Reuters CEO Tom Glocer said earlier this year: "Our industry is facing a profound challenge from home-created content.
"If we create the right crossroads, provide the consumers with the appropriate tools... we can harness what otherwise from the outside would look like a punk revolution."
And last week the BBC's Director General Mark Thompson unveiled his creative vision, recognising that technology is creating "seismic shifts in public expectations, lifestyles and behaviours" and outlined his plans to take the corporation into the on-demand age.
The reaction to these announcements is predictably mixed. Some commentators welcome them as an indication of great services in development by strong organisations.
Others do not see the need for established media to move into this new ground.
Competitors worry about the big beasts of the corporate media world crowding out others, and perhaps inhibiting innovation.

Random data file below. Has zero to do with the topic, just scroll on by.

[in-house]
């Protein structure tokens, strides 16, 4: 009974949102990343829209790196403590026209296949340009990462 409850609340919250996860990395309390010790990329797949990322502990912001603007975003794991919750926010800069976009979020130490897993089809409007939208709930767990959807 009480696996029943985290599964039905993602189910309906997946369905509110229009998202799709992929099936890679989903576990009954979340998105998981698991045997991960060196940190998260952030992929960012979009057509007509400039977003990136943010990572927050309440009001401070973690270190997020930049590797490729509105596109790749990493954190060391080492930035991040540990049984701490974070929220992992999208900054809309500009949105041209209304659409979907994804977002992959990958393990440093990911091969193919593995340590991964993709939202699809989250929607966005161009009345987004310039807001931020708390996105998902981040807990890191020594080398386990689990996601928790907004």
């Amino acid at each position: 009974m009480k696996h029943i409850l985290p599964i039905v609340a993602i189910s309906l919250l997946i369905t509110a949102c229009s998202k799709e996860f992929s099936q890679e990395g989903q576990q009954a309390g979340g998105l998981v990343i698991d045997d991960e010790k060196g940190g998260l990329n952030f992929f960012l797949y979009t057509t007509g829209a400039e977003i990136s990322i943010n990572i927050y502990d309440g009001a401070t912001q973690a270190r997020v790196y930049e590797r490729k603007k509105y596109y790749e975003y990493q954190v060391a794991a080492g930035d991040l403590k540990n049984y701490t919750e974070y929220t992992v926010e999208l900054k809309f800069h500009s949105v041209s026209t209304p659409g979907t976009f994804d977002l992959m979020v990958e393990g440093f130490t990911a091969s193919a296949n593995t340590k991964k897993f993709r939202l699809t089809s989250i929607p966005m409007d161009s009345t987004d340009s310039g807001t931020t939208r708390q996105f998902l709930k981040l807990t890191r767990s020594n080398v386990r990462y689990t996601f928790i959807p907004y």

News organisations like the BBC are adapting to the digital world
In the world of blogs these announcements are variously greeted as the death throes of media dinosaurs, ludicrously late to the technology game the enthusiasts have been playing for a decade, or sinister and threatening as the big multi-nationals take over the playground.
This is a false debate taking place in a media bubble. The truth is more straightforward.
We are at a moment of opportunity and change. Technology, in gestation for 10 years through the first wave of digital, is about to bring to the heart of people's lives a degree of choice and control which is still hard to grasp.
That in turn is changing the assumptions and behaviour of the public, from how they consume media to their expectations of public services and politicians. They will determine the future.
At such a moment we badly need the creativity, innovation and challenge of the digital rebels. But we also need the experience, resources, standards, accountability and reach of big trusted brands.
The two can, and will, work together. Both will learn from each other.
Just as rock 'n' roll was brought to the mainstream by the music companies, the benefits of the digital revolution will flow through big business too.
It will not always be a happy marriage and not all will succeed. Some familiar brands will disappear and new powerful ones will emerge.